GPS Coordinates: 48º 23′ 15.79″ N by 114º 2′ 45.01″ W
Visit www.mmrvpark.com or call 406-387-9125 for rates, reservations or more information.
Logan’s Pass (Going-to-the-Sun Road)
Going-to-the-Sun Road tops out at the Logan’s Pass Visitors Center, elevation 6.646 feet. From there you can just enjoy the panoramic wonder that is Montana or lace up your hiking boots to check out the walking trails that will take you even higher. Be on the lookout for mountain goats and bighorn sheep.
Both are prevalent and very used to people. The pass is closed during the winter due to the danger of avalanches along the road. For information about Logan’s Pass or to learn about the Logan’s Pass shuttle system, surf over to http://www.nps.gov/glac/planyourvisit/goingtothesunroad.htm
Quinn Creek Campground
This was the first place the Todds stayed after crossing the border into the Great White North. Near the town of Parson, British Columbia, Quinn Creek is a service-oriented facility where you can enjoy all the natural beauty the British Columbia has to offer. Rent a canoe and paddle along the peaceful Columbia River. Cast a line to catch tonight’s supper. Hike along the trails that begin at the edge of the campground. Do some bird watching or just relax around the campfire with friends.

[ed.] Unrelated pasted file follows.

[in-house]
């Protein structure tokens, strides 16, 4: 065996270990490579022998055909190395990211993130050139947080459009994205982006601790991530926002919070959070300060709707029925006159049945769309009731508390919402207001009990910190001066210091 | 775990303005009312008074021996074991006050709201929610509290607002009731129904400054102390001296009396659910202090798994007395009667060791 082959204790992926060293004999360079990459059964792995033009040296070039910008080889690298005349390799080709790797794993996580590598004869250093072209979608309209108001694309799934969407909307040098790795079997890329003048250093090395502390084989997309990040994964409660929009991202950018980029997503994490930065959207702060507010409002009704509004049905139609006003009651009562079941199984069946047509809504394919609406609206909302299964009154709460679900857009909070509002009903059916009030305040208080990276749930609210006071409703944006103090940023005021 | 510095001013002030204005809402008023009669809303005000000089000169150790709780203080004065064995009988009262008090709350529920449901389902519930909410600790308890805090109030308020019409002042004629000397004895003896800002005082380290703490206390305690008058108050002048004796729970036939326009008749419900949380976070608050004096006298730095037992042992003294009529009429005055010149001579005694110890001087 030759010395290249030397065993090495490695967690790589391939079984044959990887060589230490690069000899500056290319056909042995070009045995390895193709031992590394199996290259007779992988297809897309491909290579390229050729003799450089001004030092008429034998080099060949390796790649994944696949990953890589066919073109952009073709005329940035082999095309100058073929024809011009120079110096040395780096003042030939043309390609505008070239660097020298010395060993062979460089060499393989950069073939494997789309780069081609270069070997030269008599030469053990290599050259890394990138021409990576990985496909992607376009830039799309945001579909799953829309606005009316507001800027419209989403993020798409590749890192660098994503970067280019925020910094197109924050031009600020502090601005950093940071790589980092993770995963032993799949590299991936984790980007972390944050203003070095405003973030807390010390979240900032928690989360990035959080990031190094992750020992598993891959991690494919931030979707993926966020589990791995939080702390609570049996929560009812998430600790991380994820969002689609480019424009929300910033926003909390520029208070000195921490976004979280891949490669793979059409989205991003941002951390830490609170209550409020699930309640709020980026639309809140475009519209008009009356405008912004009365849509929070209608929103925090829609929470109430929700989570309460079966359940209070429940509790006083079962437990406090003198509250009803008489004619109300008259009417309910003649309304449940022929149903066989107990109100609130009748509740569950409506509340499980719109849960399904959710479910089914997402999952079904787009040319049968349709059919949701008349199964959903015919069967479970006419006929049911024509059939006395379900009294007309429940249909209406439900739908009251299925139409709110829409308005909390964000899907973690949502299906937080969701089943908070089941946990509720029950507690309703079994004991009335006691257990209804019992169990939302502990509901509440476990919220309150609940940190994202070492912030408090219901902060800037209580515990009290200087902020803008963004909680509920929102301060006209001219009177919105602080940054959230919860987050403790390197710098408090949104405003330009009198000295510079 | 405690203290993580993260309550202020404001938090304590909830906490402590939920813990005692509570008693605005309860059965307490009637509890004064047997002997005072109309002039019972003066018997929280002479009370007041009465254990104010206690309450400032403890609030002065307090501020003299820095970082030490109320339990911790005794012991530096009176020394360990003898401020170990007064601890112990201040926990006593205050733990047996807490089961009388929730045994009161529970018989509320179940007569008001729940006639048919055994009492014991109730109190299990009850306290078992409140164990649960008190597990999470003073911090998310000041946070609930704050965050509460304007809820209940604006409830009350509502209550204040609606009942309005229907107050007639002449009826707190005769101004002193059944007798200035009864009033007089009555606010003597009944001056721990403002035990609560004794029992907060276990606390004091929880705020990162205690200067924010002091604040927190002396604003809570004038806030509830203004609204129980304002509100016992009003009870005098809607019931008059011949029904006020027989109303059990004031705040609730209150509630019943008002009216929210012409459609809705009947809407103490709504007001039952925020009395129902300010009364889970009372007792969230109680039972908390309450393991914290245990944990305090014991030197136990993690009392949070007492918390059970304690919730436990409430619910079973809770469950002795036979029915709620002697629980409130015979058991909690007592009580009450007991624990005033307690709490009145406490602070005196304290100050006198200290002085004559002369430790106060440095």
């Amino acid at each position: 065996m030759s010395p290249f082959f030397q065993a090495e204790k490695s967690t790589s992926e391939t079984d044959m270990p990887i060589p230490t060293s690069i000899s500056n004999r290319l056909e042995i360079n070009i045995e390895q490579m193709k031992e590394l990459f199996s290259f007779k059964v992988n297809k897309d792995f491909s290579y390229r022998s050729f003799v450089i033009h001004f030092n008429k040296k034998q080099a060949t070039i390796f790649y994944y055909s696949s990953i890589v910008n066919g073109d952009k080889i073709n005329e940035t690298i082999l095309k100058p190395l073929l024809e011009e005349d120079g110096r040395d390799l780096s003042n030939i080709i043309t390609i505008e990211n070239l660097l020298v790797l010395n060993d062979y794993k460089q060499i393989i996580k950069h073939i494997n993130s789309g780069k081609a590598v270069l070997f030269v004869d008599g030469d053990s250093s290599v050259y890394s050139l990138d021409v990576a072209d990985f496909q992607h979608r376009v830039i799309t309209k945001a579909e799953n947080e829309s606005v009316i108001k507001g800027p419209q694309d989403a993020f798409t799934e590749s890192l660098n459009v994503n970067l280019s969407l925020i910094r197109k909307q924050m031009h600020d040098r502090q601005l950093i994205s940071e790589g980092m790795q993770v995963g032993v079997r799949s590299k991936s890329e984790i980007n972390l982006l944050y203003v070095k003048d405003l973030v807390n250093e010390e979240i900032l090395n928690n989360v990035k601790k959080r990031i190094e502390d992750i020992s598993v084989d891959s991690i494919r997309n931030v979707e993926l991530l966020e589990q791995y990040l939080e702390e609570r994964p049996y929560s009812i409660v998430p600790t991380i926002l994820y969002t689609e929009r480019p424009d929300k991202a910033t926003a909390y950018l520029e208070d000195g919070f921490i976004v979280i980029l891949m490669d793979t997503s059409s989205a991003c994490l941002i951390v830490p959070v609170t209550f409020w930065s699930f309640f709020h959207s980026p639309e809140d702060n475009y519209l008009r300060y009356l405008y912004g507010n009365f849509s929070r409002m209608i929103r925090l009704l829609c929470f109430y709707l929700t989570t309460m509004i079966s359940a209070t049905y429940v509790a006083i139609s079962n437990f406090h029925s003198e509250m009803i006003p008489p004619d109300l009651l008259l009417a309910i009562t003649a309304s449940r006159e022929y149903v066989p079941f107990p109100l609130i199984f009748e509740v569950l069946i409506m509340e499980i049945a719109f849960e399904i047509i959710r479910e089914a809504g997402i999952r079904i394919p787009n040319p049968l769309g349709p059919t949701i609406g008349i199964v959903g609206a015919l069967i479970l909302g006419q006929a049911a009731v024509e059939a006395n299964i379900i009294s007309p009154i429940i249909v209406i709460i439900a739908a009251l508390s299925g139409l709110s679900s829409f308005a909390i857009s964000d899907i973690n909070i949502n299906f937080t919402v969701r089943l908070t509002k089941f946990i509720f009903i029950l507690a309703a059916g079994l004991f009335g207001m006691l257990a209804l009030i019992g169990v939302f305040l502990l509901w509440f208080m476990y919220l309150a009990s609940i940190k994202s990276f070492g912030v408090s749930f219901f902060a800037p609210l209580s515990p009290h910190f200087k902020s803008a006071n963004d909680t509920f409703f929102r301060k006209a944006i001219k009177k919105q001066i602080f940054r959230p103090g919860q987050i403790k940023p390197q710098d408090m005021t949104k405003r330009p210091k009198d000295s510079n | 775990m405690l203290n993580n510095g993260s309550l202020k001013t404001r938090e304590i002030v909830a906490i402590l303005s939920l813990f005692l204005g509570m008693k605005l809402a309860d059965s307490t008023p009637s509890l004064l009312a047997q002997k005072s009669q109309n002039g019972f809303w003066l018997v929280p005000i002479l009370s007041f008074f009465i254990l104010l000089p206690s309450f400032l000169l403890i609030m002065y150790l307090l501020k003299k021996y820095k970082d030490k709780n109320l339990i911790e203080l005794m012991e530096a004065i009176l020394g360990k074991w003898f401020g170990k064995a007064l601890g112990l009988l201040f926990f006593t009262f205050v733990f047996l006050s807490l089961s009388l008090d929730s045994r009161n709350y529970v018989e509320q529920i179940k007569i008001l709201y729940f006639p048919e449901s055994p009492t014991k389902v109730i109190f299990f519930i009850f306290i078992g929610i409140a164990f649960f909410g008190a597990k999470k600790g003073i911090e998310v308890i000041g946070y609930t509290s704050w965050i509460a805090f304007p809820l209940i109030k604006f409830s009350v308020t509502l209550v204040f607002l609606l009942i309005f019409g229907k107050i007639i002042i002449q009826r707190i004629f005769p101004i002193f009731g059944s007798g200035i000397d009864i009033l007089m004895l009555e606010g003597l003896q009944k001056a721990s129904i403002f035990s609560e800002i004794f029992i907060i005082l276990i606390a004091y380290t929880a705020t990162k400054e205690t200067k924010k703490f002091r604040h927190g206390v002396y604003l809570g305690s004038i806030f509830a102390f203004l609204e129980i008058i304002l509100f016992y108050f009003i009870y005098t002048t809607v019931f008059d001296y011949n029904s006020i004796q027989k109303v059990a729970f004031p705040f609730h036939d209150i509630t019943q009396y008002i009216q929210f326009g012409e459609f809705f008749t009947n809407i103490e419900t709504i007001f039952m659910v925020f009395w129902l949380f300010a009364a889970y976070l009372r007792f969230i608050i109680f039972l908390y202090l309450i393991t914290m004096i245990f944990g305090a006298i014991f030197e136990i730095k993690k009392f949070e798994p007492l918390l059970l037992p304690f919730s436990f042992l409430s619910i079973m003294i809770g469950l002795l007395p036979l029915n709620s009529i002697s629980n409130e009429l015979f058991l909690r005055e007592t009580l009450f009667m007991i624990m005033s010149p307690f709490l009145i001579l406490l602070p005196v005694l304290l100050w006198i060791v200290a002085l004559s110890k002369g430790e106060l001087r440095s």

Quinn Creek offers full hookups, 15 and 30 amp power, showers, laundry facilities and, as Len and Faith experienced, very accommodating hosts. For reservations or other information, click on www.quinncreek.bc.ca or call Bob or Linda Bergen at 250.348.2252.
4430 Highway 95, Box 58
Parson, BC VOA 1L0
Trail of the Cedars
About a mile long and mostly boardwalk, the Trail of the Cedars is an easy-going, delightful stroll through enchanting beauty. Serene and dark, Faith Todd described it as medieval and almost mystical with a beautiful mountain waterfall about halfway through the park. The trail is located along Going-to-the-Sun Road just east of the Avalanche Creek Campground.
Avalanche Creek Campground
Located in one of the most popular sections of Glacier National Park, Avalanche Creek offers a more rustic camping experience. Accommodating campers or truck-camper combinations up to 26 feet, the campground has water and flush toilets available, but no showers. What Avalanche does offer is true natural immersion camping with sites surrounded by old growth cedar and hemlock and a feast for your eyes, ears and spirit. Diverse flora and fauna abound, so bring your hiking boots … and your bear spray.
Whether you are staying at the camp or just visiting for the day, be sure to ask a ranger about the evening programs at the Avalanche Amphitheater. Call 406.888.7800 for more information.